The tornado that hit Greensburg, Kansas had its start in Comanche County near Protection then moved northeast into Kiowa County and took direct aim at Greensburg. Homes south of town were the first to feel the wrath of the storm. They were leveled first and then the tornado moved into Greensburg
Their homes, their businesses, their town have all been destroyed. Eight of their neighbors are dead and dozens are injured from a monster tornado that relentlessly made its way across the entire city of 1,400 on Friday night and smashed Greensburg to bits.
Homes, businesses, churches, schools, hospital, law enforcement, infrastructure were all severely damaged or destroyed in just a couple of minutes leaving Greensburg in the dark and needing massive amounts of help.
The tornado that hit Greensburg had its start in Comanche County near Protection then moved northeast into Kiowa County and took direct aim at Greensburg. Homes south of town were the first to feel the wrath of the storm. They were leveled and then the tornado moved into Greensburg.
The National Weather Service had issued severe thunderstorm and tornado watches for the area. When storm spotters confirmed the storm and direction of travel, a tornado warning was issued and tornado sirens began to sound in Greensburg about 9:25 p.m. giving Greensburg 20 minutes of lead-time, said Jeff Johnson, meteorologist for the National Weather Service out of Dodge City.
Many residents had been watching the news and knew it was coming. The sirens alerted the town to take action and head underground. The tornado arrived at 9:45 p.m.
The exact center of tornado was on the west side of town. Storm spotters had pictures of the wedge shaped tornado that was a mile and a half wide at its widest. It was an F5 tornado, said Dan McCarthy of the National Severe Storms Prediction Center in Norman, Okla.
For the next couple of minutes Greensburg residents hung on as their town came down around them. Several survivors said the tornado just went on and on and on.
Houses exploded, brick buildings collapsed in a heap, trees were stripped bare and some were pulled out of the ground. Cars were thrown about like toys. Loaded semis were tossed on top of each other. The familiar Big Well water town crumpled to the ground in a pile of twisted metal.
The John Deer Greensburg Tractor and Implement building was shredded and twisted metal along with other debris was wrapped around $250,000 combines.
Then it was gone and people began coming out of what was left of their houses. The impact was stark and immediate.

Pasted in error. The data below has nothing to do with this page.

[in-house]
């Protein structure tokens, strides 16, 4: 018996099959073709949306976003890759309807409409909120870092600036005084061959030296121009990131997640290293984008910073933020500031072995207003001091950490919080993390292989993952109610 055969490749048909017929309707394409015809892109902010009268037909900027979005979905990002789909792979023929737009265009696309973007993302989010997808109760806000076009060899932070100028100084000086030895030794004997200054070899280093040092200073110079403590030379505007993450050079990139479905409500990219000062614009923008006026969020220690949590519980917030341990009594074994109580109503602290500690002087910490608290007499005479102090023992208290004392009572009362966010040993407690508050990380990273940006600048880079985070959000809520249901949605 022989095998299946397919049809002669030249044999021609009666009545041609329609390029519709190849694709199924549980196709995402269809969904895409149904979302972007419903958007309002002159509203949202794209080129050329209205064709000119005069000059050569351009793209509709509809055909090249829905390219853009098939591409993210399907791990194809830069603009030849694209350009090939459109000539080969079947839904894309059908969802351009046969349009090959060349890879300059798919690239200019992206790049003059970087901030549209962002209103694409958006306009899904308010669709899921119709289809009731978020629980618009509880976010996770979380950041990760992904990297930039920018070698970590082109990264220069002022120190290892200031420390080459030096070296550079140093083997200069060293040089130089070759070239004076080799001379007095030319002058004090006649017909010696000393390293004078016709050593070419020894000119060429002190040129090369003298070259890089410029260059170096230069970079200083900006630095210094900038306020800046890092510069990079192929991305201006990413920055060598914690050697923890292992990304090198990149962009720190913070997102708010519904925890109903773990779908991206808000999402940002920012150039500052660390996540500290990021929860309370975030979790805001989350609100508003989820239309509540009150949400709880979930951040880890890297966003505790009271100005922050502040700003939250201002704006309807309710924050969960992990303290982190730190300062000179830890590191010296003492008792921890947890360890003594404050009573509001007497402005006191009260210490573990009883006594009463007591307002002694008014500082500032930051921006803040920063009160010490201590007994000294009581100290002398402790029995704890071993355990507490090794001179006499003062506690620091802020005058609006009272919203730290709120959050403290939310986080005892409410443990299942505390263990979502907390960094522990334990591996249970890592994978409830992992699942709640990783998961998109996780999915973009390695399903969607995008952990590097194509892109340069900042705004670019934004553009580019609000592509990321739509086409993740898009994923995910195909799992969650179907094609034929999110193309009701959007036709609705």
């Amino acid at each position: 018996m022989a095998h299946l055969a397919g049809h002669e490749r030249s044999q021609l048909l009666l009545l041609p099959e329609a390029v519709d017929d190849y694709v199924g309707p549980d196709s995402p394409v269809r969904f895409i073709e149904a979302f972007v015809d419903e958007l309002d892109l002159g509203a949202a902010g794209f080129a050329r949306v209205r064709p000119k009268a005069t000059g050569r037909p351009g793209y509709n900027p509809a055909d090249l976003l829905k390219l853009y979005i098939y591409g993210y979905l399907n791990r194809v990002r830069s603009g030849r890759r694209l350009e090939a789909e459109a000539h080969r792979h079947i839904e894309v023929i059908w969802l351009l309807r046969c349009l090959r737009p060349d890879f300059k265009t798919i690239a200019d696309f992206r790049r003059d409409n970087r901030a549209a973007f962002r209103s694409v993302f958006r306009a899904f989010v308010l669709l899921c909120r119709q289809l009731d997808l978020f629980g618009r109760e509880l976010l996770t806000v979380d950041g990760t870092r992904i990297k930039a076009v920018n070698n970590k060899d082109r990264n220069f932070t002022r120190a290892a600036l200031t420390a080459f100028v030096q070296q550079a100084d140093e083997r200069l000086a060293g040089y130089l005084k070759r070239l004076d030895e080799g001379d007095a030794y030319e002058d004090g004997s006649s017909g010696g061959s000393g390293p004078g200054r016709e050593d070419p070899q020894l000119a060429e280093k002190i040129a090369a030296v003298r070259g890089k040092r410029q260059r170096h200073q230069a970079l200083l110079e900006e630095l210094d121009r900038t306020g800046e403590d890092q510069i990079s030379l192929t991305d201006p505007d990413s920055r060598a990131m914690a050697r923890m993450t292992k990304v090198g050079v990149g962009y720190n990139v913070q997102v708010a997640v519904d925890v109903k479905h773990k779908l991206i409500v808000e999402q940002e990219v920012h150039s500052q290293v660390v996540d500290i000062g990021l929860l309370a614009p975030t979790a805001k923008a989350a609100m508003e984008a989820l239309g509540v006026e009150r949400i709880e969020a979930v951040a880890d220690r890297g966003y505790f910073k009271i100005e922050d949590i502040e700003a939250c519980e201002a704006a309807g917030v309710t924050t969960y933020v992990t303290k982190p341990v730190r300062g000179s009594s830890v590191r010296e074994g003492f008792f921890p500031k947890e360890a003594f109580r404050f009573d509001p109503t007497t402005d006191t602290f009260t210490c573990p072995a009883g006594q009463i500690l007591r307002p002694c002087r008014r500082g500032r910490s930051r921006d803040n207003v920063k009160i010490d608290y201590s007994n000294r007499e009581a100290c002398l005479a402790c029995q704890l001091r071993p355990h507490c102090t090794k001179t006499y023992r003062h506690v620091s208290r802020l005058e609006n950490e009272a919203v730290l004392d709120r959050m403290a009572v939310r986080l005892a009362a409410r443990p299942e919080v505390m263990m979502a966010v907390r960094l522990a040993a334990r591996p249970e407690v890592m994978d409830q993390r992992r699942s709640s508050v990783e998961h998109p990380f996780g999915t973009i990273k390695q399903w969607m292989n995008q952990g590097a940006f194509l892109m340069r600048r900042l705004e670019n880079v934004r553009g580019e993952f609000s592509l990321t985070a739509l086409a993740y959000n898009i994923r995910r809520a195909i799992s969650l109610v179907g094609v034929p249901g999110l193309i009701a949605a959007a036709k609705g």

“You wont believe what our town looks like,” said Judy McIntosh, whose house was severely damaged. “It looks like a bomb exploded.”
People began helping themselves and each other. Electricity, water, cell phone towers, all utilities were gone. Greensburg couldn’t even call for help. But help was already on the way from all over Kansas. Pratt emergency services had been watching the storm and immediately headed for Greensburg. The first reports were that the town had 60 percent damage but that was later updated to 90 percent. The call went out and ambulances came from counties all over Kansas. Other emergency equipment from all over the state headed for Greensburg as fast they could get there. Emergency units from Miami County by Kansas City were offered if necessary.
Emergency units including police and sheriff’s departments, state troopers, firefighters, rescue crews, linemen, all headed to Greensburg.
Command posts were set up and the injured were placed in ambulances and sent to hospitals.
Pratt Regional Medical Center prepared for numerous causalities and didn’t have long to wait. The highway between Pratt and Greensburg was closed to everything but emergency vehicles. It became a speedway for ambulances that raced to Pratt with injured then turned around and headed back to Greensburg. Some patients were transferred to Wichita.
To the west, Mullinville and Dodge City took in the homeless and injured.
Rescue efforts continued all night and into the next day. School busses were brought into shelters were set up in Haviland at the high school and Barclay College.
On Saturday the town was evacuated of all but emergency personnel. Survivors went to shelters or found other places to live with family or friends. Every business and house was searched. Eight had died in Greensburg and one in Pratt County. Dozens were injured. All were displaced and face an uncertain future.
The tornado moved on and traveled a total distance of 22 miles finally dissipated but not before brushing the northwest corner of Pratt County at 10:45 p.m. where it destroyed or severely damaged several homes in the Hopewell area. One home was completely destroyed and a man was killed. It was the only fatality in Pratt County from the tornado.
The storm produced three tornados. It was on the ground for about two hours. It was a unique tornado because of its strength and the length of time it lasted. Johnson said.
The tornado continued on a northeast path, hitting Ellinwood and finally dissipating near Ellsworth, a distance of well over 100 miles.
The storm system that spawned the tornado didn’t move and on Saturday set off a lot of small funnels in Pratt and other counties that were weaker including one that hit Trousdale. Damage in Trousdale is still being assessed. On Sunday, the system dumped copious amounts of rain on Pratt and Stafford Counties causing flooding and several more funnel clouds were sited in Pratt County.
McIntosh, husband Gene and son Tyler, were all uninjured. Daughter Katarina was out of town at a state forensics tournament as were several other students. They come home the next day to homes that weren’t there.